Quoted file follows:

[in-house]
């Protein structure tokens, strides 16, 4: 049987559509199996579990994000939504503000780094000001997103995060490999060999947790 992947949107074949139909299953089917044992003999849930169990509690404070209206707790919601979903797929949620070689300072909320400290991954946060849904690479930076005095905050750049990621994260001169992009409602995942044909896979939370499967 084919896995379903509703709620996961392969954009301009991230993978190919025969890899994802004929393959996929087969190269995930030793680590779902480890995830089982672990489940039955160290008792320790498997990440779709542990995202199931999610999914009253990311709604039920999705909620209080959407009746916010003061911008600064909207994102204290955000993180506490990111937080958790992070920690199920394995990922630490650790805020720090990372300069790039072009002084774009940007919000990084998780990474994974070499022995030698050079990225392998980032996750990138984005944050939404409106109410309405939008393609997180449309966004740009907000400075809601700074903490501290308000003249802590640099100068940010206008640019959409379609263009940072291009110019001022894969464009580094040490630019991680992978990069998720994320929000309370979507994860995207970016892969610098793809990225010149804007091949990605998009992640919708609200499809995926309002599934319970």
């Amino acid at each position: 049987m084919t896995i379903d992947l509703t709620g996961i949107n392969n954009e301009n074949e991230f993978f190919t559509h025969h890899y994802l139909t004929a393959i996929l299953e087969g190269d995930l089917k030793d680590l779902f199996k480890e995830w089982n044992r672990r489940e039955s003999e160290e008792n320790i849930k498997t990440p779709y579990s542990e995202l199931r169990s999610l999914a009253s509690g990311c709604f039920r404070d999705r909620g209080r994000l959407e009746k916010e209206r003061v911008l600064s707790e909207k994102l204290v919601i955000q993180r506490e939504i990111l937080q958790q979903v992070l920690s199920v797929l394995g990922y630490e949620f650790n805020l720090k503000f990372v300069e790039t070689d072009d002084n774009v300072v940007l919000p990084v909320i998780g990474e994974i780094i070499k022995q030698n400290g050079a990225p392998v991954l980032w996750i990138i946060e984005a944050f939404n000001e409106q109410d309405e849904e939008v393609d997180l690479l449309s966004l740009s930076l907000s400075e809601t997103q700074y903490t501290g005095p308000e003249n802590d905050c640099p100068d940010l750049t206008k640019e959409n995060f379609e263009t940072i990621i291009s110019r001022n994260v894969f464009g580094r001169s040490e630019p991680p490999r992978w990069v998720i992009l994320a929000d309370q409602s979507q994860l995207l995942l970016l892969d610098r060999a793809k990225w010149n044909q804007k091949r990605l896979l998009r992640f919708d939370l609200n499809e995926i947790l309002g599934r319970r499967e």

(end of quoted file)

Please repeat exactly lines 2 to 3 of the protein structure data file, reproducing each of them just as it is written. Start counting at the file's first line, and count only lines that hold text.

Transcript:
């Protein structure tokens, strides 16, 4: 049987559509199996579990994000939504503000780094000001997103995060490999060999947790 992947949107074949139909299953089917044992003999849930169990509690404070209206707790919601979903797929949620070689300072909320400290991954946060849904690479930076005095905050750049990621994260001169992009409602995942044909896979939370499967 084919896995379903509703709620996961392969954009301009991230993978190919025969890899994802004929393959996929087969190269995930030793680590779902480890995830089982672990489940039955160290008792320790498997990440779709542990995202199931999610999914009253990311709604039920999705909620209080959407009746916010003061911008600064909207994102204290955000993180506490990111937080958790992070920690199920394995990922630490650790805020720090990372300069790039072009002084774009940007919000990084998780990474994974070499022995030698050079990225392998980032996750990138984005944050939404409106109410309405939008393609997180449309966004740009907000400075809601700074903490501290308000003249802590640099100068940010206008640019959409379609263009940072291009110019001022894969464009580094040490630019991680992978990069998720994320929000309370979507994860995207970016892969610098793809990225010149804007091949990605998009992640919708609200499809995926309002599934319970």
């Amino acid at each position: 049987m084919t896995i379903d992947l509703t709620g996961i949107n392969n954009e301009n074949e991230f993978f190919t559509h025969h890899y994802l139909t004929a393959i996929l299953e087969g190269d995930l089917k030793d680590l779902f199996k480890e995830w089982n044992r672990r489940e039955s003999e160290e008792n320790i849930k498997t990440p779709y579990s542990e995202l199931r169990s999610l999914a009253s509690g990311c709604f039920r404070d999705r909620g209080r994000l959407e009746k916010e209206r003061v911008l600064s707790e909207k994102l204290v919601i955000q993180r506490e939504i990111l937080q958790q979903v992070l920690s199920v797929l394995g990922y630490e949620f650790n805020l720090k503000f990372v300069e790039t070689d072009d002084n774009v300072v940007l919000p990084v909320i998780g990474e994974i780094i070499k022995q030698n400290g050079a990225p392998v991954l980032w996750i990138i946060e984005a944050f939404n000001e409106q109410d309405e849904e939008v393609d997180l690479l449309s966004l740009s930076l907000s400075e809601t997103q700074y903490t501290g005095p308000e003249n802590d905050c640099p100068d940010l750049t206008k640019e959409n995060f379609e263009t940072i990621i291009s110019r001022n994260v894969f464009g580094r001169s040490e630019p991680p490999r992978w990069v998720i992009l994320a929000d309370q409602s979507q994860l995207l995942l970016l892969d610098r060999a793809k990225w010149n044909q804007k091949r990605l896979l998009r992640f919708d939370l609200n499809e995926i947790l309002g599934r319970r499967e």